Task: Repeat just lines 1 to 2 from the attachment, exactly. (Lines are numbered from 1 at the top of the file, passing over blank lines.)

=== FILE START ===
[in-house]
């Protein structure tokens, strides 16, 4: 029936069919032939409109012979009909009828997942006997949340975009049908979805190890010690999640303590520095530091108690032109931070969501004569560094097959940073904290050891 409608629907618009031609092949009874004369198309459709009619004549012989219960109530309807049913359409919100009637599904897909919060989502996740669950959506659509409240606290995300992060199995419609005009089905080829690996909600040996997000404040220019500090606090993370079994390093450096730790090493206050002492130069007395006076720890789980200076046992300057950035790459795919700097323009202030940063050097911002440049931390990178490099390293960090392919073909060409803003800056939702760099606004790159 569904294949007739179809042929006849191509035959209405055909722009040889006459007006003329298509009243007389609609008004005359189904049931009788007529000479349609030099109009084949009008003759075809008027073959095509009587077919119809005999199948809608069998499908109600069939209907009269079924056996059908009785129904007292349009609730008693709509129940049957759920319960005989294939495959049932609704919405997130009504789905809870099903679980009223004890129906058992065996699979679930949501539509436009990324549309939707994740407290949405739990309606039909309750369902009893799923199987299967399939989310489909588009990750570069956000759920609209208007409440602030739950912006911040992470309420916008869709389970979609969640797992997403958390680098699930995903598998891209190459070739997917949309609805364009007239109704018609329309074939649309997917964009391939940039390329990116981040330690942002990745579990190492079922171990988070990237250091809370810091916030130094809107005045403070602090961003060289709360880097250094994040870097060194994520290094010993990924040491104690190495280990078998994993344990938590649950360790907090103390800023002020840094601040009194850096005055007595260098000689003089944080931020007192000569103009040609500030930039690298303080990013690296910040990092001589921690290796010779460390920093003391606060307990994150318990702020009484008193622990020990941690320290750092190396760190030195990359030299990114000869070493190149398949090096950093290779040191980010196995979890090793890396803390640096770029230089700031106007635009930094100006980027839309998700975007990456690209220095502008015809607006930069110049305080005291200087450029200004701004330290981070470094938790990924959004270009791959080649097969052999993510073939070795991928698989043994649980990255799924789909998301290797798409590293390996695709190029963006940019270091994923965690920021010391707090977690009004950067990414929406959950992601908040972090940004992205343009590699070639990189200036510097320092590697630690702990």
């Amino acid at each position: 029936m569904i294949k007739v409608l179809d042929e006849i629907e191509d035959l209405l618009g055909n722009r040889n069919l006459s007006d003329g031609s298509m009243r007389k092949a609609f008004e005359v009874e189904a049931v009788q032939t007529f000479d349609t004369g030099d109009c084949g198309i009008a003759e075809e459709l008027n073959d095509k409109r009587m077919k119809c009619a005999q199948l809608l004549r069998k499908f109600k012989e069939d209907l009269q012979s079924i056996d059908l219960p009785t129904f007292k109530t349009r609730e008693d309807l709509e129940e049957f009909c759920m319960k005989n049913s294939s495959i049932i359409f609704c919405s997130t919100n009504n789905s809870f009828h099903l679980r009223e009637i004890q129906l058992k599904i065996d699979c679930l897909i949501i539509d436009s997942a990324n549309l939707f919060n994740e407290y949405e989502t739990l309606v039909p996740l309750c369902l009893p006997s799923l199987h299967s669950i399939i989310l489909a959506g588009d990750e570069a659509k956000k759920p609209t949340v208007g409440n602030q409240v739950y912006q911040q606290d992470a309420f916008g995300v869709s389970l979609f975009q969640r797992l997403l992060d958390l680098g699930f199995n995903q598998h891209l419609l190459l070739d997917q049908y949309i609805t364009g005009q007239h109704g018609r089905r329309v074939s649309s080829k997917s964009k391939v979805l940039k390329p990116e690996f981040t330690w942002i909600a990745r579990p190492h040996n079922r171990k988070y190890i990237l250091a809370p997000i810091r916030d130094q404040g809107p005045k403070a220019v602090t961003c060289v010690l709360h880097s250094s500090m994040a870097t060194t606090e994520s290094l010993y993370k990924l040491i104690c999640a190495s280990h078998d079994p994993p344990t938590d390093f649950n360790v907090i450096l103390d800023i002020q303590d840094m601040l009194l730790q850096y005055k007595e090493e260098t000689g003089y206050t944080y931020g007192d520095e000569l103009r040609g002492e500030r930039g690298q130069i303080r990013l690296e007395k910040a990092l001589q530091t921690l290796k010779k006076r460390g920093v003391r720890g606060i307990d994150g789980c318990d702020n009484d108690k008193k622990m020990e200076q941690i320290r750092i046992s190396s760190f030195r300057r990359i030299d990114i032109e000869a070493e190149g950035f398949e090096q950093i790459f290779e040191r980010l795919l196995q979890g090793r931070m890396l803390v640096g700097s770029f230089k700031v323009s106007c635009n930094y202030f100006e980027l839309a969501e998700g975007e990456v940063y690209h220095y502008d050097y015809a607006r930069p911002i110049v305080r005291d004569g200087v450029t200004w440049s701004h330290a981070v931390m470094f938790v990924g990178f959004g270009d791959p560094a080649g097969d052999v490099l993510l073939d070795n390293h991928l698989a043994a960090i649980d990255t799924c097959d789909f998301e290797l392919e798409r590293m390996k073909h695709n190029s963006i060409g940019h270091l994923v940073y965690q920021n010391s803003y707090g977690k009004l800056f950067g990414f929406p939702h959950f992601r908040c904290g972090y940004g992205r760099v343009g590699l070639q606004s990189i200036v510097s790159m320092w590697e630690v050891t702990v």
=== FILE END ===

[in-house]
């Protein structure tokens, strides 16, 4: 029936069919032939409109012979009909009828997942006997949340975009049908979805190890010690999640303590520095530091108690032109931070969501004569560094097959940073904290050891 409608629907618009031609092949009874004369198309459709009619004549012989219960109530309807049913359409919100009637599904897909919060989502996740669950959506659509409240606290995300992060199995419609005009089905080829690996909600040996997000404040220019500090606090993370079994390093450096730790090493206050002492130069007395006076720890789980200076046992300057950035790459795919700097323009202030940063050097911002440049931390990178490099390293960090392919073909060409803003800056939702760099606004790159 569904294949007739179809042929006849191509035959209405055909722009040889006459007006003329298509009243007389609609008004005359189904049931009788007529000479349609030099109009084949009008003759075809008027073959095509009587077919119809005999199948809608069998499908109600069939209907009269079924056996059908009785129904007292349009609730008693709509129940049957759920319960005989294939495959049932609704919405997130009504789905809870099903679980009223004890129906058992065996699979679930949501539509436009990324549309939707994740407290949405739990309606039909309750369902009893799923199987299967399939989310489909588009990750570069956000759920609209208007409440602030739950912006911040992470309420916008869709389970979609969640797992997403958390680098699930995903598998891209190459070739997917949309609805364009007239109704018609329309074939649309997917964009391939940039390329990116981040330690942002990745579990190492079922171990988070990237250091809370810091916030130094809107005045403070602090961003060289709360880097250094994040870097060194994520290094010993990924040491104690190495280990078998994993344990938590649950360790907090103390800023002020840094601040009194850096005055007595260098000689003089944080931020007192000569103009040609500030930039690298303080990013690296910040990092001589921690290796010779460390920093003391606060307990994150318990702020009484008193622990020990941690320290750092190396760190030195990359030299990114000869070493190149398949090096950093290779040191980010196995979890090793890396803390640096770029230089700031106007635009930094100006980027839309998700975007990456690209220095502008015809607006930069110049305080005291200087450029200004701004330290981070470094938790990924959004270009791959080649097969052999993510073939070795991928698989043994649980990255799924789909998301290797798409590293390996695709190029963006940019270091994923965690920021010391707090977690009004950067990414929406959950992601908040972090940004992205343009590699070639990189200036510097320092590697630690702990």